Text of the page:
Yard waste collections discussed by Marietta council

The option to have yard waste picked up separately from other trash is an alternative Marietta residents may have in the city’s next waste hauling contract.

“Yard waste would be picked up, but the cost to the resident would be $2 a month, and stickers would have to be purchased for those bags to be handled separately,” said Marietta Councilman Mike McCauley, D-2nd Ward, and chairman of council’s special utilities committee.

He said another option will be to have one bulk item picked up per quarter. Bulk items may include furniture, appliances, water heaters, etc.

The options are among alternatives that trash hauling contractors will be asked to include in their bids as the city advertises for a new waste handling contract. The current contract with Rumpke Inc. expires this spring.

Councilman Roger Kalter, D-1st Ward, had hoped all residents could have yard waste picked up separately and hauled to a local mulch or composting site.

“I just want to keep grass and leaves out of the waste stream,” he said, noting that currently residents can simply include yard waste with other trash that is picked up and hauled to a landfill.

“We need to be more environmentally in tune and stop throwing that yard waste away in some landfill,” Kalter said following Wednesday’s meeting of the special utilities committee.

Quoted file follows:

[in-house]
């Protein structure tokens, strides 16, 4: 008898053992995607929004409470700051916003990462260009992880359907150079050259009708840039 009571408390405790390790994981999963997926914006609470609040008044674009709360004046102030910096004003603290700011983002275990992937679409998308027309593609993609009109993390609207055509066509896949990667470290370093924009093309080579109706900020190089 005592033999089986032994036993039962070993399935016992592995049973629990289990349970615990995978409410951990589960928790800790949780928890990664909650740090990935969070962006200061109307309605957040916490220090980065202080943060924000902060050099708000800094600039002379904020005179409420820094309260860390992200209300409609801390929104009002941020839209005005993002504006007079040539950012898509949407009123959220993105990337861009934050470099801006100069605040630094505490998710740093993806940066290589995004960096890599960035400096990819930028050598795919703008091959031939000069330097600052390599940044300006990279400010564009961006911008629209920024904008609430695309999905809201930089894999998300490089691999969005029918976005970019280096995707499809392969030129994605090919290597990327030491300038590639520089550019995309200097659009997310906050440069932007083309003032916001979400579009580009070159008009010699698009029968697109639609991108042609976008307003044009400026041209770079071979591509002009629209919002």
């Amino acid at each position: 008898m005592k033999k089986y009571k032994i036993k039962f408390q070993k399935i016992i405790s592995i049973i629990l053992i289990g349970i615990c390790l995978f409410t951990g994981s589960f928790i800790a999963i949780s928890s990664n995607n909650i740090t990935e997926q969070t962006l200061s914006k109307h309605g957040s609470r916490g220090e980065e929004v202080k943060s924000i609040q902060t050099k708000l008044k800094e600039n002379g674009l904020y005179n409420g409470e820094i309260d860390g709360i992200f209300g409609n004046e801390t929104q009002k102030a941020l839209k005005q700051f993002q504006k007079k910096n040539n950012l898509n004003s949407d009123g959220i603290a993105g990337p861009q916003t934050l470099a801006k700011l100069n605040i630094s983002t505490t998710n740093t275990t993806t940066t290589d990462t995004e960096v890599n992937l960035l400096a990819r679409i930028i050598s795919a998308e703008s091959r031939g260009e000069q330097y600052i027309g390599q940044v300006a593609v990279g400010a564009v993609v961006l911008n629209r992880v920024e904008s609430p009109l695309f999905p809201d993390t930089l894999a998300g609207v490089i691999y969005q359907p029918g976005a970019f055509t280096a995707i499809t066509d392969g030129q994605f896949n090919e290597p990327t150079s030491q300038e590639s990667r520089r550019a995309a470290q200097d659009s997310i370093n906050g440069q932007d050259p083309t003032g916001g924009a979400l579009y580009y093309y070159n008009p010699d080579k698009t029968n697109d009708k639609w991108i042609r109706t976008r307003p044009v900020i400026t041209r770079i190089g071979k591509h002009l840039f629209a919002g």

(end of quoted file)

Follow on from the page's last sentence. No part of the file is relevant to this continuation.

Residents do have the option now of taking their grass clippings, leaves, twigs and other yard debris to Greenleaf Landscaping on Muskingum Drive where those materials are turned into mulch.

But Kalter noted it’s currently easier for many people, including elderly citizens, to just put their yard waste out with the trash for weekly pickup.

“I wanted to get a conversation going that would help keep yard waste in the local area instead of throwing it away with other trash,” he said.

McCauley asked city law director Paul Bertram III to prepare legislation authorizing the administration to advertise for bids by Feb. 1. The documents are expected to be ready for a special council session that has been tentatively scheduled for Jan. 31.

In other business Wednesday, city engineer Joe Tucker asked members of council’s streets and transportation committee for permission to seek state grant funding to help offset expenses for an unfunded federal mandate to upgrade reflectivity and lettering on city traffic signage.

“This is something we have to do, and if we move now we may be able to get 80 percent of the cost paid out of state funds,” he said. “The total cost will be around $84,000. ODOT (Ohio Department of Transportation) would cover 80 percent, and the city would be responsible for the remaining 20 percent.”

Tucker said he would like to have the funding in place to advertise for bids on the contract by Aug. 29 and award the contract by Sept. 9. He said the work would be completed in January 2014.

“This would be for all regulatory signs along 5.4 miles of federal aid streets only,” he explained. “The grant won’t pay for other city streets.”